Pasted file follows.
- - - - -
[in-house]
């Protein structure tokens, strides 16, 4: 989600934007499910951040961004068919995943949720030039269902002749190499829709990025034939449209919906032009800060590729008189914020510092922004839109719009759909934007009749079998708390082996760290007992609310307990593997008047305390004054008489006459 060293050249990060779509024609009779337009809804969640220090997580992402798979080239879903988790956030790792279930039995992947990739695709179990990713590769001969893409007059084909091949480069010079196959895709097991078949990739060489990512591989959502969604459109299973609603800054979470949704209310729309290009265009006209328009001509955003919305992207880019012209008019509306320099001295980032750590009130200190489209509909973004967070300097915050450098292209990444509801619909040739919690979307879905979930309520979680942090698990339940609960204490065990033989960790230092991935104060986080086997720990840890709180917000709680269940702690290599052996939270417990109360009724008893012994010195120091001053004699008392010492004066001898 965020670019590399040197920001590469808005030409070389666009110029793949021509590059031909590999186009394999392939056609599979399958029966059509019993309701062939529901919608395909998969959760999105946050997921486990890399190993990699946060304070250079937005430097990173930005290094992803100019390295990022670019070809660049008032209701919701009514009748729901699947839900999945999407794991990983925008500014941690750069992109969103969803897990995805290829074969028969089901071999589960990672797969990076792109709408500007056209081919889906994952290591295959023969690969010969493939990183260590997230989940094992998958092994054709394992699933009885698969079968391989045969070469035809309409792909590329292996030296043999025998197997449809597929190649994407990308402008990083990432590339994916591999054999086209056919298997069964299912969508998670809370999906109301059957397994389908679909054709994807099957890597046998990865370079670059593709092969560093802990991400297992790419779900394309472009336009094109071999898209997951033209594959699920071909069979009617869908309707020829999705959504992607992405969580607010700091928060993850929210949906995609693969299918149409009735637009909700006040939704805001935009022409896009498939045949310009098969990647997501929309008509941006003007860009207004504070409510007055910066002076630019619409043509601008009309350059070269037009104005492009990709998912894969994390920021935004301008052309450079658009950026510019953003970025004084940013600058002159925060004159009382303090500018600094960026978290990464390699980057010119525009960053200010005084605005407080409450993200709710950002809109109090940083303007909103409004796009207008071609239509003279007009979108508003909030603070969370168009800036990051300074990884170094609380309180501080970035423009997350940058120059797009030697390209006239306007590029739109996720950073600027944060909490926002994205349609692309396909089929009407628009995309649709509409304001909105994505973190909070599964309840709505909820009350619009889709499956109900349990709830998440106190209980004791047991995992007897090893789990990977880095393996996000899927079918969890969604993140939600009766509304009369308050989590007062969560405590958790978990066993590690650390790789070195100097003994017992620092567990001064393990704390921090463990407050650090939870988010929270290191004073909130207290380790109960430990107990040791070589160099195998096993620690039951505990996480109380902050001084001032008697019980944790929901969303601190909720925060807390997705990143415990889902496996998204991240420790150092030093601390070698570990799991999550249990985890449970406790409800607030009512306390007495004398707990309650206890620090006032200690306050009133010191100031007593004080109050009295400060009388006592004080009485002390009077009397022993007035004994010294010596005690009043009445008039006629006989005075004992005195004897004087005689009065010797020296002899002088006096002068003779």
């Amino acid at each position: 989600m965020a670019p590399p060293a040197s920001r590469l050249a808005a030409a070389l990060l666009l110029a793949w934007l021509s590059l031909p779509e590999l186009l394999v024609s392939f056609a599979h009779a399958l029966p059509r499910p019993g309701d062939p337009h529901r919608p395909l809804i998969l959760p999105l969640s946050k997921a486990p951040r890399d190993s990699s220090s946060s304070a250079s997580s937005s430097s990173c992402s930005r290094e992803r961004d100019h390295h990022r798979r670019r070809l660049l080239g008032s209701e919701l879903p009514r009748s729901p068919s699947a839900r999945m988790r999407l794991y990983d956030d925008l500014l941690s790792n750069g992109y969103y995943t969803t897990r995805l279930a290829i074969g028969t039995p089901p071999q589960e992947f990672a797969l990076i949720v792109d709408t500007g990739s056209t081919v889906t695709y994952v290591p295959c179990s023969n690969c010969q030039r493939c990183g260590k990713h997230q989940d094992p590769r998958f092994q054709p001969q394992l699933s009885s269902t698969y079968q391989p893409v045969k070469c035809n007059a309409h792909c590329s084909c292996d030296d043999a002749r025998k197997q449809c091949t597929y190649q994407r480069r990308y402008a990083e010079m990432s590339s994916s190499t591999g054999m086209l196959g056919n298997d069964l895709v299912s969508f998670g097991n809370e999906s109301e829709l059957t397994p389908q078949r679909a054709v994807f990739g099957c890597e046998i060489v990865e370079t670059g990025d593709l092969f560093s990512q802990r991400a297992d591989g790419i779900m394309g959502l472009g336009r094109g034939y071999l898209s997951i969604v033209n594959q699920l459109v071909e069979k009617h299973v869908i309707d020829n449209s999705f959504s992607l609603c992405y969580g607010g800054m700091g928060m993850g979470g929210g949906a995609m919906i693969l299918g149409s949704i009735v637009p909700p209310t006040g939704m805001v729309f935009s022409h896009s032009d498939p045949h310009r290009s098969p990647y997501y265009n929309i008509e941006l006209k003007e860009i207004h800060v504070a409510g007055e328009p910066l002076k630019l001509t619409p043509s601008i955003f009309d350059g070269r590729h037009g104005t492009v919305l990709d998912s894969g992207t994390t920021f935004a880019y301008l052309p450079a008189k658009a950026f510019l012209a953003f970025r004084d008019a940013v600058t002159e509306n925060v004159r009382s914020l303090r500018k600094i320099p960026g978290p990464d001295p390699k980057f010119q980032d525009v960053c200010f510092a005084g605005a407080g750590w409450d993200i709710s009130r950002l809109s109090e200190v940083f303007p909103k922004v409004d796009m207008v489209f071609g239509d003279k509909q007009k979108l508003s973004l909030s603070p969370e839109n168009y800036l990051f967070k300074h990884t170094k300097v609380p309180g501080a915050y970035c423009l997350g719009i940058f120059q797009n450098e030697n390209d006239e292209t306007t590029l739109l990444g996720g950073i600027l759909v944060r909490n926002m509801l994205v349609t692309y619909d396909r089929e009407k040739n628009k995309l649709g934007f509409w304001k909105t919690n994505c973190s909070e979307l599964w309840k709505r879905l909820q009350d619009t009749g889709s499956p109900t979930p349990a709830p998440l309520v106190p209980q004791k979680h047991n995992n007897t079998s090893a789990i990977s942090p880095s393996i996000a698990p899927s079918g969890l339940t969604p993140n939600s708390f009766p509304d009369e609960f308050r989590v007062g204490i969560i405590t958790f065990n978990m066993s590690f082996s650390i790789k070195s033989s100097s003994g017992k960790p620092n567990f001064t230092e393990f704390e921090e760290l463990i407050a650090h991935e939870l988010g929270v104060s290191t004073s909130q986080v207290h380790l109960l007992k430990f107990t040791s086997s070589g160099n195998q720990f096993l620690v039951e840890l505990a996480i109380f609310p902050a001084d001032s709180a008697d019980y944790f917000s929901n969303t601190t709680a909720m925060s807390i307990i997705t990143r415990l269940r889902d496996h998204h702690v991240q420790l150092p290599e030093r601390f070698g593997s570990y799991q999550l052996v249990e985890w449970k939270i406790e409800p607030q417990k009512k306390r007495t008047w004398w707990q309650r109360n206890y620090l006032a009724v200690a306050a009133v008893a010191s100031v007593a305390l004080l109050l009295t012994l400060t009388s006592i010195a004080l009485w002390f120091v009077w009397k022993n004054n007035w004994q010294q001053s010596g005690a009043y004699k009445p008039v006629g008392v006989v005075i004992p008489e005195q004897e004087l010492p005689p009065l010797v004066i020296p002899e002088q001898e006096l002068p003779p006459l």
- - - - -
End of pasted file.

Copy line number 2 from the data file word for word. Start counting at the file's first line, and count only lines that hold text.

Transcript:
């Protein structure tokens, strides 16, 4: 989600934007499910951040961004068919995943949720030039269902002749190499829709990025034939449209919906032009800060590729008189914020510092922004839109719009759909934007009749079998708390082996760290007992609310307990593997008047305390004054008489006459 060293050249990060779509024609009779337009809804969640220090997580992402798979080239879903988790956030790792279930039995992947990739695709179990990713590769001969893409007059084909091949480069010079196959895709097991078949990739060489990512591989959502969604459109299973609603800054979470949704209310729309290009265009006209328009001509955003919305992207880019012209008019509306320099001295980032750590009130200190489209509909973004967070300097915050450098292209990444509801619909040739919690979307879905979930309520979680942090698990339940609960204490065990033989960790230092991935104060986080086997720990840890709180917000709680269940702690290599052996939270417990109360009724008893012994010195120091001053004699008392010492004066001898 965020670019590399040197920001590469808005030409070389666009110029793949021509590059031909590999186009394999392939056609599979399958029966059509019993309701062939529901919608395909998969959760999105946050997921486990890399190993990699946060304070250079937005430097990173930005290094992803100019390295990022670019070809660049008032209701919701009514009748729901699947839900999945999407794991990983925008500014941690750069992109969103969803897990995805290829074969028969089901071999589960990672797969990076792109709408500007056209081919889906994952290591295959023969690969010969493939990183260590997230989940094992998958092994054709394992699933009885698969079968391989045969070469035809309409792909590329292996030296043999025998197997449809597929190649994407990308402008990083990432590339994916591999054999086209056919298997069964299912969508998670809370999906109301059957397994389908679909054709994807099957890597046998990865370079670059593709092969560093802990991400297992790419779900394309472009336009094109071999898209997951033209594959699920071909069979009617869908309707020829999705959504992607992405969580607010700091928060993850929210949906995609693969299918149409009735637009909700006040939704805001935009022409896009498939045949310009098969990647997501929309008509941006003007860009207004504070409510007055910066002076630019619409043509601008009309350059070269037009104005492009990709998912894969994390920021935004301008052309450079658009950026510019953003970025004084940013600058002159925060004159009382303090500018600094960026978290990464390699980057010119525009960053200010005084605005407080409450993200709710950002809109109090940083303007909103409004796009207008071609239509003279007009979108508003909030603070969370168009800036990051300074990884170094609380309180501080970035423009997350940058120059797009030697390209006239306007590029739109996720950073600027944060909490926002994205349609692309396909089929009407628009995309649709509409304001909105994505973190909070599964309840709505909820009350619009889709499956109900349990709830998440106190209980004791047991995992007897090893789990990977880095393996996000899927079918969890969604993140939600009766509304009369308050989590007062969560405590958790978990066993590690650390790789070195100097003994017992620092567990001064393990704390921090463990407050650090939870988010929270290191004073909130207290380790109960430990107990040791070589160099195998096993620690039951505990996480109380902050001084001032008697019980944790929901969303601190909720925060807390997705990143415990889902496996998204991240420790150092030093601390070698570990799991999550249990985890449970406790409800607030009512306390007495004398707990309650206890620090006032200690306050009133010191100031007593004080109050009295400060009388006592004080009485002390009077009397022993007035004994010294010596005690009043009445008039006629006989005075004992005195004897004087005689009065010797020296002899002088006096002068003779």